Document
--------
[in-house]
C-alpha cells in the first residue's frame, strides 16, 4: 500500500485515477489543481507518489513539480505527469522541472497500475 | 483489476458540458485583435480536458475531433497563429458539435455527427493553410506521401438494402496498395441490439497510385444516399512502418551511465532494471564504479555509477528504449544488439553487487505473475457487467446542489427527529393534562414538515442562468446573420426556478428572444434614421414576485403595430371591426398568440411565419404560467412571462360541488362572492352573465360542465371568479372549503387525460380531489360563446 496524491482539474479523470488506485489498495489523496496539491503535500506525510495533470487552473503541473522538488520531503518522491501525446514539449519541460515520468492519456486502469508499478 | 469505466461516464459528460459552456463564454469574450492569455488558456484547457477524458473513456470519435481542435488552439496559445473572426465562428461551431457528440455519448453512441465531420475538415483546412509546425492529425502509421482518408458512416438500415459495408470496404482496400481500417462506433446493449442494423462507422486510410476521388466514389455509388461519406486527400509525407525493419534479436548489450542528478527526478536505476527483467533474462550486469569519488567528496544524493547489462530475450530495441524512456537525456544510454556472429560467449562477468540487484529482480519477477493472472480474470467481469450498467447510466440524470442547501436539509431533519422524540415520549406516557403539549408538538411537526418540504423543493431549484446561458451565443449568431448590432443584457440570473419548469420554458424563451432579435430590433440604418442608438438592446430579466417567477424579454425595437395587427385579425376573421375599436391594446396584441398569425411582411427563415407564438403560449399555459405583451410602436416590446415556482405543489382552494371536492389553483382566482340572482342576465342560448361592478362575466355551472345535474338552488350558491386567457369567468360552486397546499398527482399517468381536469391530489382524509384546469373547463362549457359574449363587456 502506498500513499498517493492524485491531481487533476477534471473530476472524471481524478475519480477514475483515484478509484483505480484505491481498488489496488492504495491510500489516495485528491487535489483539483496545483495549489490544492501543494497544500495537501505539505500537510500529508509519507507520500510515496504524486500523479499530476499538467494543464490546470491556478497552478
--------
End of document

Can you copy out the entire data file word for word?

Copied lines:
[in-house]
C-alpha cells in the first residue's frame, strides 16, 4: 500500500485515477489543481507518489513539480505527469522541472497500475 | 483489476458540458485583435480536458475531433497563429458539435455527427493553410506521401438494402496498395441490439497510385444516399512502418551511465532494471564504479555509477528504449544488439553487487505473475457487467446542489427527529393534562414538515442562468446573420426556478428572444434614421414576485403595430371591426398568440411565419404560467412571462360541488362572492352573465360542465371568479372549503387525460380531489360563446 496524491482539474479523470488506485489498495489523496496539491503535500506525510495533470487552473503541473522538488520531503518522491501525446514539449519541460515520468492519456486502469508499478 | 469505466461516464459528460459552456463564454469574450492569455488558456484547457477524458473513456470519435481542435488552439496559445473572426465562428461551431457528440455519448453512441465531420475538415483546412509546425492529425502509421482518408458512416438500415459495408470496404482496400481500417462506433446493449442494423462507422486510410476521388466514389455509388461519406486527400509525407525493419534479436548489450542528478527526478536505476527483467533474462550486469569519488567528496544524493547489462530475450530495441524512456537525456544510454556472429560467449562477468540487484529482480519477477493472472480474470467481469450498467447510466440524470442547501436539509431533519422524540415520549406516557403539549408538538411537526418540504423543493431549484446561458451565443449568431448590432443584457440570473419548469420554458424563451432579435430590433440604418442608438438592446430579466417567477424579454425595437395587427385579425376573421375599436391594446396584441398569425411582411427563415407564438403560449399555459405583451410602436416590446415556482405543489382552494371536492389553483382566482340572482342576465342560448361592478362575466355551472345535474338552488350558491386567457369567468360552486397546499398527482399517468381536469391530489382524509384546469373547463362549457359574449363587456 502506498500513499498517493492524485491531481487533476477534471473530476472524471481524478475519480477514475483515484478509484483505480484505491481498488489496488492504495491510500489516495485528491487535489483539483496545483495549489490544492501543494497544500495537501505539505500537510500529508509519507507520500510515496504524486500523479499530476499538467494543464490546470491556478497552478